The global food crisis is causing food insecurity in an increasing number of countries, reversing years of development gains. A number of factors, including conflict, socio-economic conditions, natural disasters, climate change, and pests led to chronic and acute hunger before COVID-19 reduced incomes and disrupted supply chains. COVID-19 has impacted vulnerable households across almost every country, contributing to severe increases in global food insecurity, and the effects will continue into 2021 and 2022.

As the UN reports, undernutrition increased around 118 million globally in 2019 compared to the same time in the previous year – while remaining virtually unchanged for the previous five years.

Unfortunately, the pandemic has exposed vulnerabilities in our food systems, threatening lives and livelihoods everywhere.

According to the U.N report, there are 768 million undernourished people worldwide, with 418 million living in Asia, 282 million in Africa, and 60 million in Latin America and the Caribbean. More than double the number of undernourished people live in Africa compared to any other region.

Over the past year, the number of people without access to adequate food increased by 320 million, reaching 2.37 billion – the same increase as in the five years preceding it.

The World Bank conducted rapid phone surveys in 48 countries and found that many people are running out of food or reducing their consumption. The reduced calorie intake and compromised nutrition of young children has the potential to adversely affect their cognitive development and may lead to further poverty reduction.

It’s hard to say when the novel coronavirus will be contained since it’s still spreading. So, we need to address food security at the global and national levels in order to ensure everyone has adequate food.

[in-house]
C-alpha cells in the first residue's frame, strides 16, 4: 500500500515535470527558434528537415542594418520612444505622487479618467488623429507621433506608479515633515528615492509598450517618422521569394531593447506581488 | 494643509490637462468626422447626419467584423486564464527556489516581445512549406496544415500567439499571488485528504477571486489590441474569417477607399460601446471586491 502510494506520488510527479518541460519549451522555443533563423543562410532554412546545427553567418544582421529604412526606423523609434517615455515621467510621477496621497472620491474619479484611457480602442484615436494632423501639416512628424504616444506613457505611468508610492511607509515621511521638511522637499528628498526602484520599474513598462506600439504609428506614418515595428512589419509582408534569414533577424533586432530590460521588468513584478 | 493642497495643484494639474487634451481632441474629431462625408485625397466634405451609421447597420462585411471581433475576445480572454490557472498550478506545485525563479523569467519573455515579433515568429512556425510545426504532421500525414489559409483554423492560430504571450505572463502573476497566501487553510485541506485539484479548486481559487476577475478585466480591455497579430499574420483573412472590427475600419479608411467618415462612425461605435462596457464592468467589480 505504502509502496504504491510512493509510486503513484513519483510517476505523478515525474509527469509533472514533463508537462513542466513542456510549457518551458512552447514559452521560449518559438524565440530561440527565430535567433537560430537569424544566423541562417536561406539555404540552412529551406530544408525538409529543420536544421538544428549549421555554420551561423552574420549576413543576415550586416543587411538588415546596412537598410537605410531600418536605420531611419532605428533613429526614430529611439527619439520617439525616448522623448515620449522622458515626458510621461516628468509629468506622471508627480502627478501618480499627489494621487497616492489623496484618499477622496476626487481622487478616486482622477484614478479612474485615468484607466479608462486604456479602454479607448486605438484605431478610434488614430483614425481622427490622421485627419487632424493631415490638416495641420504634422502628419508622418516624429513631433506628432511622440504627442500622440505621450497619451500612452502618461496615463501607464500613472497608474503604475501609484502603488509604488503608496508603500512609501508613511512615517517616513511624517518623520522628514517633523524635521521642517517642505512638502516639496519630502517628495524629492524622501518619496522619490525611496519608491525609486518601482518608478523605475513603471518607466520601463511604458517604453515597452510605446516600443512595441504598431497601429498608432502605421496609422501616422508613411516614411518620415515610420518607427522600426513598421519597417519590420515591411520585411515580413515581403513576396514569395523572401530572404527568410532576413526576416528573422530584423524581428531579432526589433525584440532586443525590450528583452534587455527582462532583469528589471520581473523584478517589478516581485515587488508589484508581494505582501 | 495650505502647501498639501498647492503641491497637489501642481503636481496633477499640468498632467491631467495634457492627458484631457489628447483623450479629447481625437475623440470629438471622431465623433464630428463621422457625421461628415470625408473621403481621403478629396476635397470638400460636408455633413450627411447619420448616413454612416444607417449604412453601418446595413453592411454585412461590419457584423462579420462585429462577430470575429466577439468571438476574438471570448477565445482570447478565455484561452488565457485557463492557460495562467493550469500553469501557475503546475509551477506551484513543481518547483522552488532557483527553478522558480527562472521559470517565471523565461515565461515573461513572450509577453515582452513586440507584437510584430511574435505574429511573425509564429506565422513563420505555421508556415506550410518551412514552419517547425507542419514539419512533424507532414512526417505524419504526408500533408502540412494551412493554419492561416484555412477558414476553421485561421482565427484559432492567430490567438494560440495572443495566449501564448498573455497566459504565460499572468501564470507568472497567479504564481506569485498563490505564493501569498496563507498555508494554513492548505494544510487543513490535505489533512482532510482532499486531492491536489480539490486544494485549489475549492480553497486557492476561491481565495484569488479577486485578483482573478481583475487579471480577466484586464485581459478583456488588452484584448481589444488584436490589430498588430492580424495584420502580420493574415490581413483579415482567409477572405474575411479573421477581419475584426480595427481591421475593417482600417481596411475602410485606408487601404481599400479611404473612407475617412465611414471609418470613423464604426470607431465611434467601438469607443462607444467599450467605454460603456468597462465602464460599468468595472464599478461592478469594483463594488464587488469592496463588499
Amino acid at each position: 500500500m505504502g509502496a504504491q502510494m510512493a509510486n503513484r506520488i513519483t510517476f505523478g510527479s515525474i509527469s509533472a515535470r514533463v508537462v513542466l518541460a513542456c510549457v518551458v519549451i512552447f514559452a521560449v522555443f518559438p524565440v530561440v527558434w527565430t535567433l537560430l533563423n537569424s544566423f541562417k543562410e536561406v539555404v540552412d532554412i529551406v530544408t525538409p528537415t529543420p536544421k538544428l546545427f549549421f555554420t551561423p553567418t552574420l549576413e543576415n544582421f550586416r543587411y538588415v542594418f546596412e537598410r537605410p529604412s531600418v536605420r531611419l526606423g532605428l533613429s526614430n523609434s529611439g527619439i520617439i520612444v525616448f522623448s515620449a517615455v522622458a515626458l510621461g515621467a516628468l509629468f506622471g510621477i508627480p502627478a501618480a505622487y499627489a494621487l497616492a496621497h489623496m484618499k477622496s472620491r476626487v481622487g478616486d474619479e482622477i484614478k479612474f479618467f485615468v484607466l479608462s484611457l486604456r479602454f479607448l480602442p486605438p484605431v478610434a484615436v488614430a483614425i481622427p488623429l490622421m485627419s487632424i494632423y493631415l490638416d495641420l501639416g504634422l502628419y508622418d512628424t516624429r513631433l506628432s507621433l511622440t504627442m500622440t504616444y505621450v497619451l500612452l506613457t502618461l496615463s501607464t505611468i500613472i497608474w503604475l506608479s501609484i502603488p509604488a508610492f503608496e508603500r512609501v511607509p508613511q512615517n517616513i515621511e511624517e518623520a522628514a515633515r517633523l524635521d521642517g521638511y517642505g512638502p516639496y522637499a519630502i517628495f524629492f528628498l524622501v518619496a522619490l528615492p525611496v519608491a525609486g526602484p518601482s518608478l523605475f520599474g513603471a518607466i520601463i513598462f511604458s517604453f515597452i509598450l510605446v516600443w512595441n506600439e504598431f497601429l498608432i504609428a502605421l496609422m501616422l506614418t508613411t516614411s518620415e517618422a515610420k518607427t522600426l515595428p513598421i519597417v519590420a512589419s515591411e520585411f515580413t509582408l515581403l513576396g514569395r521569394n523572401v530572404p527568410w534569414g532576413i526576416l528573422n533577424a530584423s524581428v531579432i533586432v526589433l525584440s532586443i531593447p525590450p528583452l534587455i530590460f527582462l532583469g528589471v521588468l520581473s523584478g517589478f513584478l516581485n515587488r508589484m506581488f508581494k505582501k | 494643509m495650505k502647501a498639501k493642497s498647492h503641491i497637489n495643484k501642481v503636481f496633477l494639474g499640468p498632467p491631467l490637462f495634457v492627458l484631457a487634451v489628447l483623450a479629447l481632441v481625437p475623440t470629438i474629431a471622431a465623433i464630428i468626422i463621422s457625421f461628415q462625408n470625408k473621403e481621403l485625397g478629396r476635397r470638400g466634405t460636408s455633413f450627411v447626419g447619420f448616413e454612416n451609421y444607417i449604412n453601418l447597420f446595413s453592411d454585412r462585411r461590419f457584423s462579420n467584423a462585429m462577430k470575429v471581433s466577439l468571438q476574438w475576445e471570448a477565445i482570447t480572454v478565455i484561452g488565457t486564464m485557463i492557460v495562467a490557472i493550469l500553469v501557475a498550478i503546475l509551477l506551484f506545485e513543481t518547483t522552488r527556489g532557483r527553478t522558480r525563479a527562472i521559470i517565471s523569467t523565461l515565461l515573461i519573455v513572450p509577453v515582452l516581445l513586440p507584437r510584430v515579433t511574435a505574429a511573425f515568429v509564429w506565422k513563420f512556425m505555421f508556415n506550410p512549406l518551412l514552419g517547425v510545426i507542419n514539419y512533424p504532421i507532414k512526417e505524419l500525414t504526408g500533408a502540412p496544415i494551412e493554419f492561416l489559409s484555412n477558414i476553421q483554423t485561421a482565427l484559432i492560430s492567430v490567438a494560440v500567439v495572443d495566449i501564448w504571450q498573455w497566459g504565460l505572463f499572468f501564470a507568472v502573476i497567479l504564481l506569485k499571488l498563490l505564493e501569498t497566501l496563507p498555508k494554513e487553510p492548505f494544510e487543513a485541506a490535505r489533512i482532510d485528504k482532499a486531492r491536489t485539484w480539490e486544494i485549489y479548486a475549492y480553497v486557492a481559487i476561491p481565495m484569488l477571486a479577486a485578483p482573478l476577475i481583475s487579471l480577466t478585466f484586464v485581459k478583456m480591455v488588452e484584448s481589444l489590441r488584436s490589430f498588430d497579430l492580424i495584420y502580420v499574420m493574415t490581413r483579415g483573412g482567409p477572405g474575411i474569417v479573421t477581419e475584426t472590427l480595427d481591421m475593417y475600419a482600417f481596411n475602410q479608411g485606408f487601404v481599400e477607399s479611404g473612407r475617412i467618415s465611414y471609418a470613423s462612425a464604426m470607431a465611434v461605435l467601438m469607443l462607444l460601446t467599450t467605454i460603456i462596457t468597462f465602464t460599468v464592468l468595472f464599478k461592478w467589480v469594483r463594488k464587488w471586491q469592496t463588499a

It is imperative that food prices and markets are closely monitored. Government management of the food market will be strengthened by the transparent dissemination of information. The system will prevent panic among farmers and guide them to rational production decisions.

Also, it is important to ensure the international food and agricultural supply chains are functioning properly.

A more resilient food system requires even more investment. The investment in developing countries’ capacity to prevent or contain food insecurity crises must come from both national governments and international organizations.

A strong food system is essential to the effective response to COVID-19. Relocalization of food production or a balance between imported and locally produced food is a reasonable strategy for strengthening robustness and building resilience to COVID-19’s strain on international supply chains.

Additionally, urban agriculture and home gardens can be more resistant to shocks. This would ensure that urban poor have access to more nutritious and varied food, and there are minimized disruptions.

Similarly, nutrition is a key component of sustainably managed fisheries and aquaculture which is also a means of livelihood and employment.

In addition, technological advances such as digital e-commerce platforms that are designed especially for small- and medium-sized enterprises and are not controlled by large corporations are better able to handle supply chain disruptions unleashed by COVID-19.